Gene locus lq32 17q23.1-25.3
Mutation Alpha1 subunit of dihydropyridine-sensitive calcium channel Alpha1 subunit of tetrodotoxin-sensitive sodium channel

*Hyperkalemic periodic paralysis is associated not only with episodic weakness but also with myotonia, particularly of the tongue and periorbital musculature.

**Normokalemic periodic paralysis may be a variant of hyperkalemic periodic paralysis.

The attacks are characterized by weakness and subsequent paralysis of the limb muscles; proximal muscles are affected more often than distal ones. The ocular, bulbar, and respiratory muscles rarely are involved. During the attacks, patients are alert but hyporeflexic. They are at risk for cardiac arrhythmias at these times. The attacks can be fatal if the bulbar or respiratory muscles are involved. Initially, patients regain normal function between attacks, but multiple attacks over several years eventually lead to progressive proximal weakness.

The pathogenesis of hypokalemic periodic paralysis is incompletely understood. It is thought to be related to an abnormality in the muscle membrane that leads to an excessive flux of potassium from the blood into the muscles.

The diagnosis is made most easily when hypokalemia is documented during an attack of weakness and other secondary causes of hypokalemia are excluded. This patient had no history of gastrointestinal or renal losses of potassium. His other serum electrolytes, including magnesium, as well as his urinary potassium excretion were normal. There was no acidosis (excluding the possibility of renal tubular acidosis) or alkalosis (excluding Bartter syndrome). He was not hypertensive, excluding the possibility of hyperaldosteronism or glucocorticoid excess. There were no other causes of cellular shifts leading to hypokalemia, such as alkalosis, insulin use, or beta-adrenergic catecholamine use. This patient’s history of a prior episode of weakness, his current episode of weakness with documented hypokalemia, his grandmother’s history of episodic weakness, and the exclusion of other causes of hypokalemia confirm the diagnosis.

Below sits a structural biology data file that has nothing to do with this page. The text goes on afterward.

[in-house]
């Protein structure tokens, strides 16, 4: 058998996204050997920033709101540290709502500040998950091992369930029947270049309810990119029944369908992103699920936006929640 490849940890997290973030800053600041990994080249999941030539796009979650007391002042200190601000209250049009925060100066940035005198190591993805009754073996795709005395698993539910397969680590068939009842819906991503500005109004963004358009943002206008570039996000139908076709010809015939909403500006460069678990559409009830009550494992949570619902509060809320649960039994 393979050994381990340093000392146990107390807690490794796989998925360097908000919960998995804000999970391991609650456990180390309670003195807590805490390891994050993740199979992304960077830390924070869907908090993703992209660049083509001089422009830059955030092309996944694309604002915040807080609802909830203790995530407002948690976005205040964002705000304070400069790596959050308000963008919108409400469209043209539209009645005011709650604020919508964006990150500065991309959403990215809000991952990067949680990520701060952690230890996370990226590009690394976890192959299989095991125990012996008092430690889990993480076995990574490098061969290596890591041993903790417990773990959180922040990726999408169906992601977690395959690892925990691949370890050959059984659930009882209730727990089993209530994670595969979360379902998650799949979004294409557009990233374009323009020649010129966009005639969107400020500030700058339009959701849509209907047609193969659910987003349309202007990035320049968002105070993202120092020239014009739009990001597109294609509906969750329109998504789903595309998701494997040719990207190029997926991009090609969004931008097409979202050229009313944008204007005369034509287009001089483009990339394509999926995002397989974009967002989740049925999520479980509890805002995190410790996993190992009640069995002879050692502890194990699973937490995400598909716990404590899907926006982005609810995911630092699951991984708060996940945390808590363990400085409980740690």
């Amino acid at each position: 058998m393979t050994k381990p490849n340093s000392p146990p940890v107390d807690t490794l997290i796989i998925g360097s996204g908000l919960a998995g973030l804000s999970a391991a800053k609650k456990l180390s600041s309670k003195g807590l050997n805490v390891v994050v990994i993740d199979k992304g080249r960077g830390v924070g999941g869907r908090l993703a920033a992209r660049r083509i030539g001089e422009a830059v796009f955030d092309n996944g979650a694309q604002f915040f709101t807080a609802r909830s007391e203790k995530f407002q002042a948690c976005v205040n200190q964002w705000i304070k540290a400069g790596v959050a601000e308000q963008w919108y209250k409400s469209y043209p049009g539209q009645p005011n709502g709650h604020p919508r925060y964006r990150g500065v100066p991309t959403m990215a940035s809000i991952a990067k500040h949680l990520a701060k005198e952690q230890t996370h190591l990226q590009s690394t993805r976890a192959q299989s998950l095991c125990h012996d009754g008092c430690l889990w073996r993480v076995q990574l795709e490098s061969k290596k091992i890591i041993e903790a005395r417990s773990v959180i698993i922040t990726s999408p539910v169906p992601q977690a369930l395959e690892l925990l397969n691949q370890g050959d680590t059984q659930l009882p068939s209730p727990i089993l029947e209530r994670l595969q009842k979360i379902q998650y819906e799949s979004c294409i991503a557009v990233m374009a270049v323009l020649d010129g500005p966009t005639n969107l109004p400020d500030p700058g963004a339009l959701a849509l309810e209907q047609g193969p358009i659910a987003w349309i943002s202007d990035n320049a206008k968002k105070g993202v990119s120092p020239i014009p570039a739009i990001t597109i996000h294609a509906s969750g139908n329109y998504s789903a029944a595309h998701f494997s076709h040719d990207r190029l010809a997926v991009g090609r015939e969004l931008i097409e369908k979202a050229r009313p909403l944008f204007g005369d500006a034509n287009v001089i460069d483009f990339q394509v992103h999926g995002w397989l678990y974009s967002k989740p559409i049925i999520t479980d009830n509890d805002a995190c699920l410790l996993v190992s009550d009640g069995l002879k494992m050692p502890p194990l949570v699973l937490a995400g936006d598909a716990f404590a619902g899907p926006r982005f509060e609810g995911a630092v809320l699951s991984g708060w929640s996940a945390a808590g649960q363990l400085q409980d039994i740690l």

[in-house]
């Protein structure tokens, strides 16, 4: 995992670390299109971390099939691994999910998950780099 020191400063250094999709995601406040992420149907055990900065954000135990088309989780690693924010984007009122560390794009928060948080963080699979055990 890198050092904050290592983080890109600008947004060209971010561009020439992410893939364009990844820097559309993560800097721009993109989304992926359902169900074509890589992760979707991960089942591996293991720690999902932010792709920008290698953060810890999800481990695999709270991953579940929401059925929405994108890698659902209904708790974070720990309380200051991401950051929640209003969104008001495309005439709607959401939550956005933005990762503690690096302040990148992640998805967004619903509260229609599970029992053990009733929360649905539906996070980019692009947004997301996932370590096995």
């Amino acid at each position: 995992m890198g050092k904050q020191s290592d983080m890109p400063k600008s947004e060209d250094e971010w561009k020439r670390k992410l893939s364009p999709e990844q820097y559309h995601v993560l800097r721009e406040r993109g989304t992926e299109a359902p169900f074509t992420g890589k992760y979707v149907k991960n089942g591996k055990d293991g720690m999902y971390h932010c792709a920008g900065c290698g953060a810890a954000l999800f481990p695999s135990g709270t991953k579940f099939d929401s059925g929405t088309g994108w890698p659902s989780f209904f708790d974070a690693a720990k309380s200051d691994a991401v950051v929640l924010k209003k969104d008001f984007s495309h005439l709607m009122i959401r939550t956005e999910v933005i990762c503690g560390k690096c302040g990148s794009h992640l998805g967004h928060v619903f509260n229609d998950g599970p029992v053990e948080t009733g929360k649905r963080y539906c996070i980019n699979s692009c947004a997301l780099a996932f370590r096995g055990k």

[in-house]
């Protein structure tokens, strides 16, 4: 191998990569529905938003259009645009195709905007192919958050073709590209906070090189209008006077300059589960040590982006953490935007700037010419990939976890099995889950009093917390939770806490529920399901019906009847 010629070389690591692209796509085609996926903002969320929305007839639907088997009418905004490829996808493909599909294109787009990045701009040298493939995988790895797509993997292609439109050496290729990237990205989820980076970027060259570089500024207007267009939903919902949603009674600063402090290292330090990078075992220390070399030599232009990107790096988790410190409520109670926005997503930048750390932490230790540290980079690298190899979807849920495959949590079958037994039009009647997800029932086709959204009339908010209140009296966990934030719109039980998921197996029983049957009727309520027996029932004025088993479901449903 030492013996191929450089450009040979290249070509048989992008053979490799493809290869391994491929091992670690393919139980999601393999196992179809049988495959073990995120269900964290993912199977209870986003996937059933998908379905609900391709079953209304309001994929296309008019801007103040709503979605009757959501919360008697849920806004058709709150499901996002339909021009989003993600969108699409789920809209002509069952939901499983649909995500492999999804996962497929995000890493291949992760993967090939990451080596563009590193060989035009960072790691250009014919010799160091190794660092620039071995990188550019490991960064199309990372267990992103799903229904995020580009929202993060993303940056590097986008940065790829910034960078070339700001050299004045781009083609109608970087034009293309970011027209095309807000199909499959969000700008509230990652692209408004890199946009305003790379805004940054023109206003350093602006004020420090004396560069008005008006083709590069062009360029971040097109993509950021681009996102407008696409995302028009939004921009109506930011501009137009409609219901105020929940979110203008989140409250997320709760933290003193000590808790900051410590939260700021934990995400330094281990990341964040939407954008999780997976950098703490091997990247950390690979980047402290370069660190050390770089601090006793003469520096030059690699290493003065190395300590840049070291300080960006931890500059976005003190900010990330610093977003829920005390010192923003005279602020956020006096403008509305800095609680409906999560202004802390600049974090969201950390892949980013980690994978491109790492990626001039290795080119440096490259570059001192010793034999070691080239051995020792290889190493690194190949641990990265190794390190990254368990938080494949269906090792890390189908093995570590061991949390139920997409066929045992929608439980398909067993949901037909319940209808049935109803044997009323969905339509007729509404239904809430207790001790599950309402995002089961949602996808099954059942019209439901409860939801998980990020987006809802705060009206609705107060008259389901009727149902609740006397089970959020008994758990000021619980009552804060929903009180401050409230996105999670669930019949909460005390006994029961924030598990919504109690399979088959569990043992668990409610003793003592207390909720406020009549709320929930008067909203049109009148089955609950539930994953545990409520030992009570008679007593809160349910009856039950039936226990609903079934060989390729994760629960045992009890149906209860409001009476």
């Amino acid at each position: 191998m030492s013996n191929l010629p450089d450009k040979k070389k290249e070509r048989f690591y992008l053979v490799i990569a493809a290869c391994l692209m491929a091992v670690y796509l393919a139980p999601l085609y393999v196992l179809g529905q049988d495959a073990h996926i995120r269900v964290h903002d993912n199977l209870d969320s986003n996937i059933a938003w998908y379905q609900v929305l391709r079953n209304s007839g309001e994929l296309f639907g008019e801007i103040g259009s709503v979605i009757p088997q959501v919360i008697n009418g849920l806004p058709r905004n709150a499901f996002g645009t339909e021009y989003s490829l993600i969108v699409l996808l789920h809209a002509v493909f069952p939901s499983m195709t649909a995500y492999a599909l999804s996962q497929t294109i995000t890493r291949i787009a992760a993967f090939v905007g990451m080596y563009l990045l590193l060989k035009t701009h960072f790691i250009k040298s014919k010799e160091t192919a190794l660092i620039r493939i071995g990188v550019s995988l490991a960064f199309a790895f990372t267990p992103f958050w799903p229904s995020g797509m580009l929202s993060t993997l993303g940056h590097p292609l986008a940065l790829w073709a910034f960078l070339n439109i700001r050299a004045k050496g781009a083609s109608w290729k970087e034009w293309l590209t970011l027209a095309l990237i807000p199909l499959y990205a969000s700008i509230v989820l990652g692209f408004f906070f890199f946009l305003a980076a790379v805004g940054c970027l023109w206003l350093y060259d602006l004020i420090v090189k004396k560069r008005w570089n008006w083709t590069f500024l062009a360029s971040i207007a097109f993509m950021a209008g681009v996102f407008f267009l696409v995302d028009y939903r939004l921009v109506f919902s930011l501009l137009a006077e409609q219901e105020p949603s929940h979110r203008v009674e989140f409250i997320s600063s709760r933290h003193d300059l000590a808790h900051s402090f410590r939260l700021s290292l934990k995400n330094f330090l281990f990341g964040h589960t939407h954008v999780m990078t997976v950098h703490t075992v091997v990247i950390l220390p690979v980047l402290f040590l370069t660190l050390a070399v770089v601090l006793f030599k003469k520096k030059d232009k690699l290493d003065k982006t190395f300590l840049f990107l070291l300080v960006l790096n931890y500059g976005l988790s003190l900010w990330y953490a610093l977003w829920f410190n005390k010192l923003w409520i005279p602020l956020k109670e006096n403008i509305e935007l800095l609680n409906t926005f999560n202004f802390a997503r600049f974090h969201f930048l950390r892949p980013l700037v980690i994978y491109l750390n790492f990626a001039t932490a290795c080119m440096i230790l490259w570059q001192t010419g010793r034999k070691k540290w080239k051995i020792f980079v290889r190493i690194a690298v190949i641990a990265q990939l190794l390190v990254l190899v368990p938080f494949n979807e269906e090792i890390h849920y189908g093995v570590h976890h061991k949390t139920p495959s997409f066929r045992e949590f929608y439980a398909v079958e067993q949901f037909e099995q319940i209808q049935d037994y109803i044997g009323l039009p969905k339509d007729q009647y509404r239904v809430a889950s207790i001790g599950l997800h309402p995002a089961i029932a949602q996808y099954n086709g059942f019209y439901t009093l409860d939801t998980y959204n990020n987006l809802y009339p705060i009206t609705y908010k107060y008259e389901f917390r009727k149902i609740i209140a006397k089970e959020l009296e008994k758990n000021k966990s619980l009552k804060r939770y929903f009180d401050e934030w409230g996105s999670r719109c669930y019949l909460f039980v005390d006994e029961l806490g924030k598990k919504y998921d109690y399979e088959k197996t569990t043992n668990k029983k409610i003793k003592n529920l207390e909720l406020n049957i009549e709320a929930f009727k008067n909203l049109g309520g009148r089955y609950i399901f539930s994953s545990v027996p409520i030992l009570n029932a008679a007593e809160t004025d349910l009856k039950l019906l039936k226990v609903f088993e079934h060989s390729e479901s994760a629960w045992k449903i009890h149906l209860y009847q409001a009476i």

When evaluating an individual who has an episode of paralysis associated with low serum potassium, thyroid function tests should be obtained because there is a form of thyrotoxic periodic paralysis associated with hypokalemia. This patient had normal thyroid function tests.

The acute management of patients during these attacks is repletion with oral potassium, 0.2 to 0.4 mmol/kg, every 30 minutes. Intravenous potassium is not recommended because it can lead to additional cellular shifts and temporarily decrease potassium levels further. The patient should be on a cardiac monitor and have serial electrocardiograms taken. This patient slowly regained movement and strength as his serum potassium level increased. Findings on physical examination were normal within 24 hours.

The longterm management of hypokalemic periodic paralysis involves prevention of attacks through the use of acetazolamide, a carbonic-anhydrase inhibitor. The mechanism of this therapy is not understood fully, but may be related to prevention of the flux of potassium from the blood to the muscle. Supplemental potassium does not prevent attacks. Hypokalemic periodic paralysis is a rare disease, but should be included in the differential diagnosis of any patient younger than 30 years of age who suffers episodic attacks of weakness. ( Kathryn Wiseman, MD, University of Rochester School of Medicine and Dentistry, Rochester, NY; Gregory P. Conners, M.D., University of Rochester School of Medicine and Dentistry, Rochester, NY.)

Pediatrics in Review
Volume 18 Number 10 October 1997
Copyright 1997 American Academy of Pediatrics